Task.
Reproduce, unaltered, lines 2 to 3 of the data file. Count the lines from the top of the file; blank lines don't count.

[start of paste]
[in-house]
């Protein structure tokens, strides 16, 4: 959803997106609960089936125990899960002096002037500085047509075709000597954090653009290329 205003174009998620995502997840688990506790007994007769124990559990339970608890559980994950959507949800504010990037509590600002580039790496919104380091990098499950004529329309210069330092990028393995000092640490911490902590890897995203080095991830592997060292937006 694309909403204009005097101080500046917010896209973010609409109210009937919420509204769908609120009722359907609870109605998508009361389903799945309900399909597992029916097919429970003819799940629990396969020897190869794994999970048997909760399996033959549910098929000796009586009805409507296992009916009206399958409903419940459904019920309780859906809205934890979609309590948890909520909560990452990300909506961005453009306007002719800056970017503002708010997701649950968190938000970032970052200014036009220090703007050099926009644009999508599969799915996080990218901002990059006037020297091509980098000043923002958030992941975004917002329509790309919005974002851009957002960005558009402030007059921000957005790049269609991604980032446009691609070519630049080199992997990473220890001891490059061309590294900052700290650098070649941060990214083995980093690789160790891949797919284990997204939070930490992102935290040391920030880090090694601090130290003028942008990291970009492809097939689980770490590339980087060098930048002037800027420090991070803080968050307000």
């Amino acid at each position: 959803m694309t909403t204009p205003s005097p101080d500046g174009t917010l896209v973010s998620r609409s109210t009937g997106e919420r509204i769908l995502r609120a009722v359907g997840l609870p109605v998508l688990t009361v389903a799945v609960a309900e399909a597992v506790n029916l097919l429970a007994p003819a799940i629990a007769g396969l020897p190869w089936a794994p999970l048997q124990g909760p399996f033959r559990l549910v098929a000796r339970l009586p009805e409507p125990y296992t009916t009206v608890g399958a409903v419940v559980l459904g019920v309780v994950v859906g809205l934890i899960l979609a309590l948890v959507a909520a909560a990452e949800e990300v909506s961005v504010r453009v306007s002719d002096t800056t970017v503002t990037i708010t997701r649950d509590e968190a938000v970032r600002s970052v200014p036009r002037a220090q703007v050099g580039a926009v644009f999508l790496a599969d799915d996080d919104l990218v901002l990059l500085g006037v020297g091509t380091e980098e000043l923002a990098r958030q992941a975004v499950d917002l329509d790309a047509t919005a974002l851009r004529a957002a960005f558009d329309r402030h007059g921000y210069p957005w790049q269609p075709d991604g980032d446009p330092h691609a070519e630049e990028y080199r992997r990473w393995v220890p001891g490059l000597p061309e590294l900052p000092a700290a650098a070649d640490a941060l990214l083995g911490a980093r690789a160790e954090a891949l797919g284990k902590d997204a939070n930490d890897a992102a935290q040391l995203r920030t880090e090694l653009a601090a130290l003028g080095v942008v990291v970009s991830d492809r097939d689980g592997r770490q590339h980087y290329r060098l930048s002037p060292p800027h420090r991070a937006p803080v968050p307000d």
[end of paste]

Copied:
């Protein structure tokens, strides 16, 4: 959803997106609960089936125990899960002096002037500085047509075709000597954090653009290329 205003174009998620995502997840688990506790007994007769124990559990339970608890559980994950959507949800504010990037509590600002580039790496919104380091990098499950004529329309210069330092990028393995000092640490911490902590890897995203080095991830592997060292937006 694309909403204009005097101080500046917010896209973010609409109210009937919420509204769908609120009722359907609870109605998508009361389903799945309900399909597992029916097919429970003819799940629990396969020897190869794994999970048997909760399996033959549910098929000796009586009805409507296992009916009206399958409903419940459904019920309780859906809205934890979609309590948890909520909560990452990300909506961005453009306007002719800056970017503002708010997701649950968190938000970032970052200014036009220090703007050099926009644009999508599969799915996080990218901002990059006037020297091509980098000043923002958030992941975004917002329509790309919005974002851009957002960005558009402030007059921000957005790049269609991604980032446009691609070519630049080199992997990473220890001891490059061309590294900052700290650098070649941060990214083995980093690789160790891949797919284990997204939070930490992102935290040391920030880090090694601090130290003028942008990291970009492809097939689980770490590339980087060098930048002037800027420090991070803080968050307000």
């Amino acid at each position: 959803m694309t909403t204009p205003s005097p101080d500046g174009t917010l896209v973010s998620r609409s109210t009937g997106e919420r509204i769908l995502r609120a009722v359907g997840l609870p109605v998508l688990t009361v389903a799945v609960a309900e399909a597992v506790n029916l097919l429970a007994p003819a799940i629990a007769g396969l020897p190869w089936a794994p999970l048997q124990g909760p399996f033959r559990l549910v098929a000796r339970l009586p009805e409507p125990y296992t009916t009206v608890g399958a409903v419940v559980l459904g019920v309780v994950v859906g809205l934890i899960l979609a309590l948890v959507a909520a909560a990452e949800e990300v909506s961005v504010r453009v306007s002719d002096t800056t970017v503002t990037i708010t997701r649950d509590e968190a938000v970032r600002s970052v200014p036009r002037a220090q703007v050099g580039a926009v644009f999508l790496a599969d799915d996080d919104l990218v901002l990059l500085g006037v020297g091509t380091e980098e000043l923002a990098r958030q992941a975004v499950d917002l329509d790309a047509t919005a974002l851009r004529a957002a960005f558009d329309r402030h007059g921000y210069p957005w790049q269609p075709d991604g980032d446009p330092h691609a070519e630049e990028y080199r992997r990473w393995v220890p001891g490059l000597p061309e590294l900052p000092a700290a650098a070649d640490a941060l990214l083995g911490a980093r690789a160790e954090a891949l797919g284990k902590d997204a939070n930490d890897a992102a935290q040391l995203r920030t880090e090694l653009a601090a130290l003028g080095v942008v990291v970009s991830d492809r097939d689980g592997r770490q590339h980087y290329r060098l930048s002037p060292p800027h420090r991070a937006p803080v968050p307000d």